People are still lighting fires in the backcountry

Fines can be $10,000 plus the cost of fighting a human caused wildfire

A July 9 wildfire behind the Coombs Country Campground was believed to be human caused.

A July 9 wildfire behind the Coombs Country Campground was believed to be human caused.

Don’t play with fire.

Despite widespread fire bans during one of the most arid summers Vancouver Island has experienced in years, firefighters are seeing evidence of illegal campfire use within Little Qualicum River Regional Park and the adjacent private lands in the Meadowood area.

“It’s not just one event, we’ve seen three obvious recent fire pits,” Dashwood Volunteer Fire Department (DVFD) deputy fire chief Greg Howard told The NEWS Friday. “It looks like it’s happening on a regular basis.”

On Thursday, Aug. 20, DVFD posted on their Facebook page: “We received a call from a concerned citizen who witnessed several teenage children with a quad intentionally starting a fire in the Glory Hole area off the Ozero’s access road.”

“It should go without saying that a fire that got out of control in this area has the potential to cause significant property loss in both timber and the houses on Corcan, Galvin and Koskimo.”

Campfires and smoking are currently banned in all Regional District of Nanaimo (RDN) parks according to a news release.

The mid and south-Island regions are also under a provincial fire ban including campfires and non CSA-approved portable stoves.

“We have an unprecedented fire risk this year,” said Howard. “We need to be very vigilant in stopping human caused fires. Human caused fires are almost the exclusive reason for starting fires, we have very few that are lightening-caused.”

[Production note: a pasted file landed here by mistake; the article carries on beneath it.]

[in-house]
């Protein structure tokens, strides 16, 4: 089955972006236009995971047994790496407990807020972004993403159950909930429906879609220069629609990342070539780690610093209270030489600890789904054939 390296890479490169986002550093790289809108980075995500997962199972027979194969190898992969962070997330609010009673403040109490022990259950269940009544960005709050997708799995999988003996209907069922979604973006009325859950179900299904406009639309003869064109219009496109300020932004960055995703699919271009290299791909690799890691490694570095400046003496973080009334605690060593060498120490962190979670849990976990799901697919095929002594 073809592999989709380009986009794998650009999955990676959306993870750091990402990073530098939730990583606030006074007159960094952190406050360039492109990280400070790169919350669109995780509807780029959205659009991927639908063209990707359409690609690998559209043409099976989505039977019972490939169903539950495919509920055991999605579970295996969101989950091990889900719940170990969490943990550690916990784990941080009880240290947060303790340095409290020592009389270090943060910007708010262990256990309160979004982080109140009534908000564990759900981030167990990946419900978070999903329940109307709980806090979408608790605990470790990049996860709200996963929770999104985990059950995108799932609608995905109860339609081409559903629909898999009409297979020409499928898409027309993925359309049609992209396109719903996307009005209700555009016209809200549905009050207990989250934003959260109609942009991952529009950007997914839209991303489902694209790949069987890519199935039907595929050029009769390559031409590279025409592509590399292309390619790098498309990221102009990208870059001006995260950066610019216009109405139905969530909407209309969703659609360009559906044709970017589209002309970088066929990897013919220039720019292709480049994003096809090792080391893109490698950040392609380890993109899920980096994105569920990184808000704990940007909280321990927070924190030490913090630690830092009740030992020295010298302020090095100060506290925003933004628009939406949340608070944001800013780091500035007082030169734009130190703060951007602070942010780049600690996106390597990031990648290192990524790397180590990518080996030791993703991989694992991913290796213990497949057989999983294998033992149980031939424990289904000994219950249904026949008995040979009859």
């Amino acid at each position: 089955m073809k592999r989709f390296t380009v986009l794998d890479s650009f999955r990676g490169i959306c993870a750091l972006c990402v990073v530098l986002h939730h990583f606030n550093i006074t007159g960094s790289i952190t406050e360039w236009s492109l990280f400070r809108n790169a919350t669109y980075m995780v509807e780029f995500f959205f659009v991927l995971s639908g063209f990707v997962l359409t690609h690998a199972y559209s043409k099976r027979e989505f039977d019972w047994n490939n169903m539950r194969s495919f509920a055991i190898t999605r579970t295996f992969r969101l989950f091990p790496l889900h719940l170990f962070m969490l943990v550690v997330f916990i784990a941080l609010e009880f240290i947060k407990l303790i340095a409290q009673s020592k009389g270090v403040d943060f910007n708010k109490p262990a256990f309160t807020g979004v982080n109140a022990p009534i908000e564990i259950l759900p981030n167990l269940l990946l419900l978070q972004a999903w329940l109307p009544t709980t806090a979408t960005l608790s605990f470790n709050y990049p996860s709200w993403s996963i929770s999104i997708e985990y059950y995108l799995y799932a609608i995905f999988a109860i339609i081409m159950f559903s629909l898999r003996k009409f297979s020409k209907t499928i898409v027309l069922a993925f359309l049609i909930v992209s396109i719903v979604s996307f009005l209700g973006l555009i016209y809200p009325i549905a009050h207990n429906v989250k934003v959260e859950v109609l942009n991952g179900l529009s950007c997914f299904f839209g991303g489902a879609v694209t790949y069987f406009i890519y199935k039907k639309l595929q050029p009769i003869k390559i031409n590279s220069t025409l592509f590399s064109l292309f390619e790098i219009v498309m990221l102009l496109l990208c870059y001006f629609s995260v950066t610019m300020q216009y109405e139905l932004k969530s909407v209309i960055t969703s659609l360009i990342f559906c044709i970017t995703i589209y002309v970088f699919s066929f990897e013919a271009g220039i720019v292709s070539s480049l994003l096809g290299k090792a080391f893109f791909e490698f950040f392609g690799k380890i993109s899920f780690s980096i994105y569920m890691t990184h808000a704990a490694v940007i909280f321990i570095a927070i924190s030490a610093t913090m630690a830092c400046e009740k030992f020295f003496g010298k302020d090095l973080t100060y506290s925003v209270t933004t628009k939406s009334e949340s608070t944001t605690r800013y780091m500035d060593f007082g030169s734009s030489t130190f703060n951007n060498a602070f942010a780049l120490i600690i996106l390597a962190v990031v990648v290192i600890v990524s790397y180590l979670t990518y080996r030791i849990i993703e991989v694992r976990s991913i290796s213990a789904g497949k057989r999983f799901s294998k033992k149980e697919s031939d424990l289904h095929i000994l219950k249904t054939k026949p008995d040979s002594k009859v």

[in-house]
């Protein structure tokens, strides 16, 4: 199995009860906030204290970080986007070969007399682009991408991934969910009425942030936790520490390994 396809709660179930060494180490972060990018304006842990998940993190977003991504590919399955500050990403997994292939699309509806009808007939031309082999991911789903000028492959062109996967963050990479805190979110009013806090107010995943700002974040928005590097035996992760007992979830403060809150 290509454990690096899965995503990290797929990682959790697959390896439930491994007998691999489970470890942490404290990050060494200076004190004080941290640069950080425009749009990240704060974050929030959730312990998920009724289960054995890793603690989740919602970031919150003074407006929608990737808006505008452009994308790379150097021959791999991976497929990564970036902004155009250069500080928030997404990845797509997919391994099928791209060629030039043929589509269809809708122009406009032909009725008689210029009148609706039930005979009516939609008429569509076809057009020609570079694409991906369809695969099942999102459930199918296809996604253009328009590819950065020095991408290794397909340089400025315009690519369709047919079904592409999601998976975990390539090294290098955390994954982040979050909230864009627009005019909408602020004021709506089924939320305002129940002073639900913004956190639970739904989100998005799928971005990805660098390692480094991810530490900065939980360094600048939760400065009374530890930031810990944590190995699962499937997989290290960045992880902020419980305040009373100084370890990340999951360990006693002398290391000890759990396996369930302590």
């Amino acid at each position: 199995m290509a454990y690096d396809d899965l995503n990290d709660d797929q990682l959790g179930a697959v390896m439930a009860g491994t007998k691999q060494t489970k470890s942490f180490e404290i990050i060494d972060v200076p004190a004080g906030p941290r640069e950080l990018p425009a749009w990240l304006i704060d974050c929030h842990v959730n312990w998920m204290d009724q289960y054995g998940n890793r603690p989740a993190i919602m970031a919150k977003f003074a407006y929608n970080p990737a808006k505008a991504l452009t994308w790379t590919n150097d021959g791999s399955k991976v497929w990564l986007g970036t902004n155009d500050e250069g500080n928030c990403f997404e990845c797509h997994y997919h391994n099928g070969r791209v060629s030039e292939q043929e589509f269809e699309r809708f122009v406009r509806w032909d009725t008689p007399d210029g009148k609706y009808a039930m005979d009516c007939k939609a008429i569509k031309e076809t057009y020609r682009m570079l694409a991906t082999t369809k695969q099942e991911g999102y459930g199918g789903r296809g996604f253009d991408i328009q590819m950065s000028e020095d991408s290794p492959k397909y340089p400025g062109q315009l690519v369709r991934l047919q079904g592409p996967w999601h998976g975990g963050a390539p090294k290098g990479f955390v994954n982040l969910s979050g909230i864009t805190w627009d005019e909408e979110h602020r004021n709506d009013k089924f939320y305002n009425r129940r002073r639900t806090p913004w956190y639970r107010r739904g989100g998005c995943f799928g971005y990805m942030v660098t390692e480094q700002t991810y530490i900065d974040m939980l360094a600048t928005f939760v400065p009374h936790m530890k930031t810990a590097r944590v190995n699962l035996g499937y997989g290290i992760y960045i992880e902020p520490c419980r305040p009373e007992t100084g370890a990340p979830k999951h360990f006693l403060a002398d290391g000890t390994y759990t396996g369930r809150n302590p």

Howard stressed “it only takes one person to start a fire” from an illegal campfire or cigarette butt.

He said a wildfire in the Meadowood/Little Qualicum area is a serious risk during this dry summer, and could quickly spread into the community.

“We live in a beautiful spot and people are out in the backwoods and people need to be conscious of how high the hazard rating is right now,” he said.

In an effort to enhance safety, the DVFD is asking anyone who witnesses a person starting a fire contrary to fire bans to immediately report it with as much information as possible.

Fines for fire violations are payable under provincial law and RDN bylaws. Provincial law also allows for the recovery of firefighting costs and damages. People found to be intentionally starting fires during times of fire bans can face fines in excess of $10,000.

To report a wildfire call 1-800-663-5555 or *5555 on most cellular networks, or 911.

Parksville Qualicum Beach News

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